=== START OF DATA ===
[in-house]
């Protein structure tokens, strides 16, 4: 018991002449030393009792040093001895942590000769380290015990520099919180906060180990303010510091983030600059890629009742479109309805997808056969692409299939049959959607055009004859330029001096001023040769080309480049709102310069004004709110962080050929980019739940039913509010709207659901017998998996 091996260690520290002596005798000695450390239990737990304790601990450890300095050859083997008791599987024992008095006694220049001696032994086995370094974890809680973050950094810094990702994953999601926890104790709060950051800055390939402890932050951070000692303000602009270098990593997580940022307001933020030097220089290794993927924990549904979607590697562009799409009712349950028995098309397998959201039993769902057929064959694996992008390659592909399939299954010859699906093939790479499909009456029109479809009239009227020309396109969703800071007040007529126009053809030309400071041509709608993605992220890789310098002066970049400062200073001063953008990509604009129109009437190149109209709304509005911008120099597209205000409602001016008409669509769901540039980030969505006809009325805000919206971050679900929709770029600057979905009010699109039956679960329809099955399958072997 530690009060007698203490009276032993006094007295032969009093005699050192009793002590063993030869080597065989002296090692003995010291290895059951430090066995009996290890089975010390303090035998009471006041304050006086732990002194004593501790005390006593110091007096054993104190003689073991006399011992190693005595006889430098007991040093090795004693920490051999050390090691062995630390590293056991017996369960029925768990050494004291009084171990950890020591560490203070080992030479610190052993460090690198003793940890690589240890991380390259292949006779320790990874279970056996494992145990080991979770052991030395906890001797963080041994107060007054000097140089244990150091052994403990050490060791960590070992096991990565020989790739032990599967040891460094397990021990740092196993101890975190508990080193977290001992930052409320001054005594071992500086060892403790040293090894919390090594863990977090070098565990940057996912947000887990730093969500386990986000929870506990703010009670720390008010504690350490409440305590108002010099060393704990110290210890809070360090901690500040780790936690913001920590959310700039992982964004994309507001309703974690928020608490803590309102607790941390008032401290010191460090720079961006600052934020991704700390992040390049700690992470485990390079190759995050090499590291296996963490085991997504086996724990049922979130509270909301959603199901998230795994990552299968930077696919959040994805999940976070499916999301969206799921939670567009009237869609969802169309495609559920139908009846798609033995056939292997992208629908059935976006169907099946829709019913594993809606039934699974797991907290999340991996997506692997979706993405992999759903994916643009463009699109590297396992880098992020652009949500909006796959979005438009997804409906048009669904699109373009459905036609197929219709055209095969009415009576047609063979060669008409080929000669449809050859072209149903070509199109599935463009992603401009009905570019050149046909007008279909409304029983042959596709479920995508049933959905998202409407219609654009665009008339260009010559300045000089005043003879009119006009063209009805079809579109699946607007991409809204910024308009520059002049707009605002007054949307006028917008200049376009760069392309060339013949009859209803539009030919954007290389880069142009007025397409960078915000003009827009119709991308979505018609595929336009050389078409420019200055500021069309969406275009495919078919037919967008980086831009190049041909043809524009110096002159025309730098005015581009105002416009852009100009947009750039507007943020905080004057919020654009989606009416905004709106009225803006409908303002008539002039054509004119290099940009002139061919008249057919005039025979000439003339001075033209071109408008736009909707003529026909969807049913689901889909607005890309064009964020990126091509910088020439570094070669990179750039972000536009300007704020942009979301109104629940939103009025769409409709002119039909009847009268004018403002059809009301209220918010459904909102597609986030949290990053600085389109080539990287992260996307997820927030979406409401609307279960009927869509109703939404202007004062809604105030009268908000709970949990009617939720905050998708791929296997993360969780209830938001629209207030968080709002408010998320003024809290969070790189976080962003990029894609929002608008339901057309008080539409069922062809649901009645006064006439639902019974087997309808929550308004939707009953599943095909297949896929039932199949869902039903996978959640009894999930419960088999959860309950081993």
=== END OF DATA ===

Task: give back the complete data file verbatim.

[in-house]
């Protein structure tokens, strides 16, 4: 018991002449030393009792040093001895942590000769380290015990520099919180906060180990303010510091983030600059890629009742479109309805997808056969692409299939049959959607055009004859330029001096001023040769080309480049709102310069004004709110962080050929980019739940039913509010709207659901017998998996 091996260690520290002596005798000695450390239990737990304790601990450890300095050859083997008791599987024992008095006694220049001696032994086995370094974890809680973050950094810094990702994953999601926890104790709060950051800055390939402890932050951070000692303000602009270098990593997580940022307001933020030097220089290794993927924990549904979607590697562009799409009712349950028995098309397998959201039993769902057929064959694996992008390659592909399939299954010859699906093939790479499909009456029109479809009239009227020309396109969703800071007040007529126009053809030309400071041509709608993605992220890789310098002066970049400062200073001063953008990509604009129109009437190149109209709304509005911008120099597209205000409602001016008409669509769901540039980030969505006809009325805000919206971050679900929709770029600057979905009010699109039956679960329809099955399958072997 530690009060007698203490009276032993006094007295032969009093005699050192009793002590063993030869080597065989002296090692003995010291290895059951430090066995009996290890089975010390303090035998009471006041304050006086732990002194004593501790005390006593110091007096054993104190003689073991006399011992190693005595006889430098007991040093090795004693920490051999050390090691062995630390590293056991017996369960029925768990050494004291009084171990950890020591560490203070080992030479610190052993460090690198003793940890690589240890991380390259292949006779320790990874279970056996494992145990080991979770052991030395906890001797963080041994107060007054000097140089244990150091052994403990050490060791960590070992096991990565020989790739032990599967040891460094397990021990740092196993101890975190508990080193977290001992930052409320001054005594071992500086060892403790040293090894919390090594863990977090070098565990940057996912947000887990730093969500386990986000929870506990703010009670720390008010504690350490409440305590108002010099060393704990110290210890809070360090901690500040780790936690913001920590959310700039992982964004994309507001309703974690928020608490803590309102607790941390008032401290010191460090720079961006600052934020991704700390992040390049700690992470485990390079190759995050090499590291296996963490085991997504086996724990049922979130509270909301959603199901998230795994990552299968930077696919959040994805999940976070499916999301969206799921939670567009009237869609969802169309495609559920139908009846798609033995056939292997992208629908059935976006169907099946829709019913594993809606039934699974797991907290999340991996997506692997979706993405992999759903994916643009463009699109590297396992880098992020652009949500909006796959979005438009997804409906048009669904699109373009459905036609197929219709055209095969009415009576047609063979060669008409080929000669449809050859072209149903070509199109599935463009992603401009009905570019050149046909007008279909409304029983042959596709479920995508049933959905998202409407219609654009665009008339260009010559300045000089005043003879009119006009063209009805079809579109699946607007991409809204910024308009520059002049707009605002007054949307006028917008200049376009760069392309060339013949009859209803539009030919954007290389880069142009007025397409960078915000003009827009119709991308979505018609595929336009050389078409420019200055500021069309969406275009495919078919037919967008980086831009190049041909043809524009110096002159025309730098005015581009105002416009852009100009947009750039507007943020905080004057919020654009989606009416905004709106009225803006409908303002008539002039054509004119290099940009002139061919008249057919005039025979000439003339001075033209071109408008736009909707003529026909969807049913689901889909607005890309064009964020990126091509910088020439570094070669990179750039972000536009300007704020942009979301109104629940939103009025769409409709002119039909009847009268004018403002059809009301209220918010459904909102597609986030949290990053600085389109080539990287992260996307997820927030979406409401609307279960009927869509109703939404202007004062809604105030009268908000709970949990009617939720905050998708791929296997993360969780209830938001629209207030968080709002408010998320003024809290969070790189976080962003990029894609929002608008339901057309008080539409069922062809649901009645006064006439639902019974087997309808929550308004939707009953599943095909297949896929039932199949869902039903996978959640009894999930419960088999959860309950081993």